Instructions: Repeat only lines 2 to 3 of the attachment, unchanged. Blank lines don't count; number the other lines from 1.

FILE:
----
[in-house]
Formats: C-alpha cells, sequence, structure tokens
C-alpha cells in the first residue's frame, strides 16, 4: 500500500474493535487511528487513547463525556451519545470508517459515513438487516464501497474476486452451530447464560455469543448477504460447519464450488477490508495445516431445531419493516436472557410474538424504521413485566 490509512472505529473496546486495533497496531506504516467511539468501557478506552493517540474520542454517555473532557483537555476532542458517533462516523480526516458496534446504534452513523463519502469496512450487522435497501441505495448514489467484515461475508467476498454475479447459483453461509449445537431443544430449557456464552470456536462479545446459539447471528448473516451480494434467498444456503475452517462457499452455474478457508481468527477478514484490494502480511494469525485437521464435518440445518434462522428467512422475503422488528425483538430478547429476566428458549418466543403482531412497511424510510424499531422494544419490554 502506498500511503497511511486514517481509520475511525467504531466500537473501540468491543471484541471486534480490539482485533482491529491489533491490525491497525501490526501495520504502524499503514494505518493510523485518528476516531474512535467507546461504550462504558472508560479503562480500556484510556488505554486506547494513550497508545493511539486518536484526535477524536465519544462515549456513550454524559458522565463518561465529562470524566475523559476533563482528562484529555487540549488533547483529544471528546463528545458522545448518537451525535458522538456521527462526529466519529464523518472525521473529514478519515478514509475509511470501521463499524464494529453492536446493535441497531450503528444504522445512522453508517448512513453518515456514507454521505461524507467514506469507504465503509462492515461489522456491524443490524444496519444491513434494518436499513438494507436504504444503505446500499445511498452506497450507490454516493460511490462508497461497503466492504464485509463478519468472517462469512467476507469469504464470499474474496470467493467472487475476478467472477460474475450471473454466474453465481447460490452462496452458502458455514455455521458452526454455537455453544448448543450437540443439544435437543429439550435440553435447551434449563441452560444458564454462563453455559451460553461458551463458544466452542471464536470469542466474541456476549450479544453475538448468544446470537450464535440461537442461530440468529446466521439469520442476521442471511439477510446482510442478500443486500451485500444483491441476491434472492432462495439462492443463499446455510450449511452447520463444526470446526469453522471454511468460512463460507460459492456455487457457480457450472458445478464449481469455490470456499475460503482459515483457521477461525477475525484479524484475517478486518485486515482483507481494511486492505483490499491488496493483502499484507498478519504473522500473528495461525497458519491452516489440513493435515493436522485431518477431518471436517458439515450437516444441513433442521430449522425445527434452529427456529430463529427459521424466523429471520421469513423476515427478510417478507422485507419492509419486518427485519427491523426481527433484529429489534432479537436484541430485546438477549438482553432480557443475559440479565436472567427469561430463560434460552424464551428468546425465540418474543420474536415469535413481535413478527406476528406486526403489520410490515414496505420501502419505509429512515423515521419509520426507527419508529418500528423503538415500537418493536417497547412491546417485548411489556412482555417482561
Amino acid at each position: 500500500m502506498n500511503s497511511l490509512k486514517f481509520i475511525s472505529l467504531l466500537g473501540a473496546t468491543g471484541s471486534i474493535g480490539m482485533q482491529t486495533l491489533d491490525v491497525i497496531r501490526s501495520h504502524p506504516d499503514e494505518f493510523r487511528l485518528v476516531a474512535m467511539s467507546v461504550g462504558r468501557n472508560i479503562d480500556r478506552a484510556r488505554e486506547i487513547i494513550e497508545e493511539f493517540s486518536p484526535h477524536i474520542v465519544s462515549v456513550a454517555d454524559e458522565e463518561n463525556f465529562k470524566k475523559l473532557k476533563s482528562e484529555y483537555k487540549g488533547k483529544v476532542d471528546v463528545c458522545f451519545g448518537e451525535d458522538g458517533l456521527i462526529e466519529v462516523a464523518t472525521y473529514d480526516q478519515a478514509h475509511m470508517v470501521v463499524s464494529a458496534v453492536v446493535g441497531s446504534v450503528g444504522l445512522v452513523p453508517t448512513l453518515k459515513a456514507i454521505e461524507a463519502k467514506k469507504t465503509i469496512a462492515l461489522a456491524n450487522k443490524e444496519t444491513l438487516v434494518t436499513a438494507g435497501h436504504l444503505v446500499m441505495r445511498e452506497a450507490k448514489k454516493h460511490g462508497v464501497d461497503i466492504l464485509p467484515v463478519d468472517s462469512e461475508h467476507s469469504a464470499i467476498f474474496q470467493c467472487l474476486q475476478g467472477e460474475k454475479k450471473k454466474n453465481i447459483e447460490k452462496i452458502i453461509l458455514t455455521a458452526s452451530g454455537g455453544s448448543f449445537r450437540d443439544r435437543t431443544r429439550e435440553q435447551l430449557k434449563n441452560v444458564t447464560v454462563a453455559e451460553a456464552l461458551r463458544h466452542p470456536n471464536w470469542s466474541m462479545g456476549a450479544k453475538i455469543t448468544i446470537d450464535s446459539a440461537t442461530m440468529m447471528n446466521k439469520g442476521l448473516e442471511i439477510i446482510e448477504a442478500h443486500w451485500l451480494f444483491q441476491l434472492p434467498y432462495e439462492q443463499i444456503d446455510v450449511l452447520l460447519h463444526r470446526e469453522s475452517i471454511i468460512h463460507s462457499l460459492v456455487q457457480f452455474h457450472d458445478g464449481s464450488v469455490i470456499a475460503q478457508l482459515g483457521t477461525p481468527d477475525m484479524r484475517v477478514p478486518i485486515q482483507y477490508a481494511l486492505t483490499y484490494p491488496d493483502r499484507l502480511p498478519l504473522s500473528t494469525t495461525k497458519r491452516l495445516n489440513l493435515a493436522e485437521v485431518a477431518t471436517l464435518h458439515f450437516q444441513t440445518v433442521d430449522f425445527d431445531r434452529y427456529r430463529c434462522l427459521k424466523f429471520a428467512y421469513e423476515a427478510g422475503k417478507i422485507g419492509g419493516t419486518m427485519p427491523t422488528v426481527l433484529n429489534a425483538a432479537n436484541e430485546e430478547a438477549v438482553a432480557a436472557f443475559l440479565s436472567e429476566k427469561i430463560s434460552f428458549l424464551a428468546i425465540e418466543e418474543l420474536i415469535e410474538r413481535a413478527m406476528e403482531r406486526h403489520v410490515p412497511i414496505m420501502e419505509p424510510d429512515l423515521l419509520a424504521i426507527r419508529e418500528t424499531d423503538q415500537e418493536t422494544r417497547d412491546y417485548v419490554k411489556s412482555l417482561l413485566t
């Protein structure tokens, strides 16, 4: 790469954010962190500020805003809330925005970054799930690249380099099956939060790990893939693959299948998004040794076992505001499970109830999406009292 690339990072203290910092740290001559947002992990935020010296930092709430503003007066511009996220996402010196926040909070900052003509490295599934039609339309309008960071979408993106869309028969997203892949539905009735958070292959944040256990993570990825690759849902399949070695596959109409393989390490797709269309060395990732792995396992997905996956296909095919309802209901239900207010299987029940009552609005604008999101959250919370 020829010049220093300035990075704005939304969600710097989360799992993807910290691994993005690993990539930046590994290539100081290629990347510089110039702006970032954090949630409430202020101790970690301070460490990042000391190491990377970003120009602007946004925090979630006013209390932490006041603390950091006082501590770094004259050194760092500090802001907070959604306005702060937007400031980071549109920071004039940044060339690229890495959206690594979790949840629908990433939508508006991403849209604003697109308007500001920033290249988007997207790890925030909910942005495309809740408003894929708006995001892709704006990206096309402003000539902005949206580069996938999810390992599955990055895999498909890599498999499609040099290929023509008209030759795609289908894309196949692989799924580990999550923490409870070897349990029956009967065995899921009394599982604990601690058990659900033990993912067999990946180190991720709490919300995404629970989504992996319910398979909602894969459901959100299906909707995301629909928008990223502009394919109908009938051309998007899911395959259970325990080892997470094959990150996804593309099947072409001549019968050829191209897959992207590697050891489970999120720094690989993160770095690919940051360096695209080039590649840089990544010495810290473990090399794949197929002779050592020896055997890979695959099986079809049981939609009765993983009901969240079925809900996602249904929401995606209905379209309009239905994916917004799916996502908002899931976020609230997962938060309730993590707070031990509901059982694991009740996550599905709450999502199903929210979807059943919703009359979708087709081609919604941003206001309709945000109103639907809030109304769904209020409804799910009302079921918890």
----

Formats: C-alpha cells, sequence, structure tokens
C-alpha cells in the first residue's frame, strides 16, 4: 500500500474493535487511528487513547463525556451519545470508517459515513438487516464501497474476486452451530447464560455469543448477504460447519464450488477490508495445516431445531419493516436472557410474538424504521413485566 490509512472505529473496546486495533497496531506504516467511539468501557478506552493517540474520542454517555473532557483537555476532542458517533462516523480526516458496534446504534452513523463519502469496512450487522435497501441505495448514489467484515461475508467476498454475479447459483453461509449445537431443544430449557456464552470456536462479545446459539447471528448473516451480494434467498444456503475452517462457499452455474478457508481468527477478514484490494502480511494469525485437521464435518440445518434462522428467512422475503422488528425483538430478547429476566428458549418466543403482531412497511424510510424499531422494544419490554 502506498500511503497511511486514517481509520475511525467504531466500537473501540468491543471484541471486534480490539482485533482491529491489533491490525491497525501490526501495520504502524499503514494505518493510523485518528476516531474512535467507546461504550462504558472508560479503562480500556484510556488505554486506547494513550497508545493511539486518536484526535477524536465519544462515549456513550454524559458522565463518561465529562470524566475523559476533563482528562484529555487540549488533547483529544471528546463528545458522545448518537451525535458522538456521527462526529466519529464523518472525521473529514478519515478514509475509511470501521463499524464494529453492536446493535441497531450503528444504522445512522453508517448512513453518515456514507454521505461524507467514506469507504465503509462492515461489522456491524443490524444496519444491513434494518436499513438494507436504504444503505446500499445511498452506497450507490454516493460511490462508497461497503466492504464485509463478519468472517462469512467476507469469504464470499474474496470467493467472487475476478467472477460474475450471473454466474453465481447460490452462496452458502458455514455455521458452526454455537455453544448448543450437540443439544435437543429439550435440553435447551434449563441452560444458564454462563453455559451460553461458551463458544466452542471464536470469542466474541456476549450479544453475538448468544446470537450464535440461537442461530440468529446466521439469520442476521442471511439477510446482510442478500443486500451485500444483491441476491434472492432462495439462492443463499446455510450449511452447520463444526470446526469453522471454511468460512463460507460459492456455487457457480457450472458445478464449481469455490470456499475460503482459515483457521477461525477475525484479524484475517478486518485486515482483507481494511486492505483490499491488496493483502499484507498478519504473522500473528495461525497458519491452516489440513493435515493436522485431518477431518471436517458439515450437516444441513433442521430449522425445527434452529427456529430463529427459521424466523429471520421469513423476515427478510417478507422485507419492509419486518427485519427491523426481527433484529429489534432479537436484541430485546438477549438482553432480557443475559440479565436472567427469561430463560434460552424464551428468546425465540418474543420474536415469535413481535413478527406476528406486526403489520410490515414496505420501502419505509429512515423515521419509520426507527419508529418500528423503538415500537418493536417497547412491546417485548411489556412482555417482561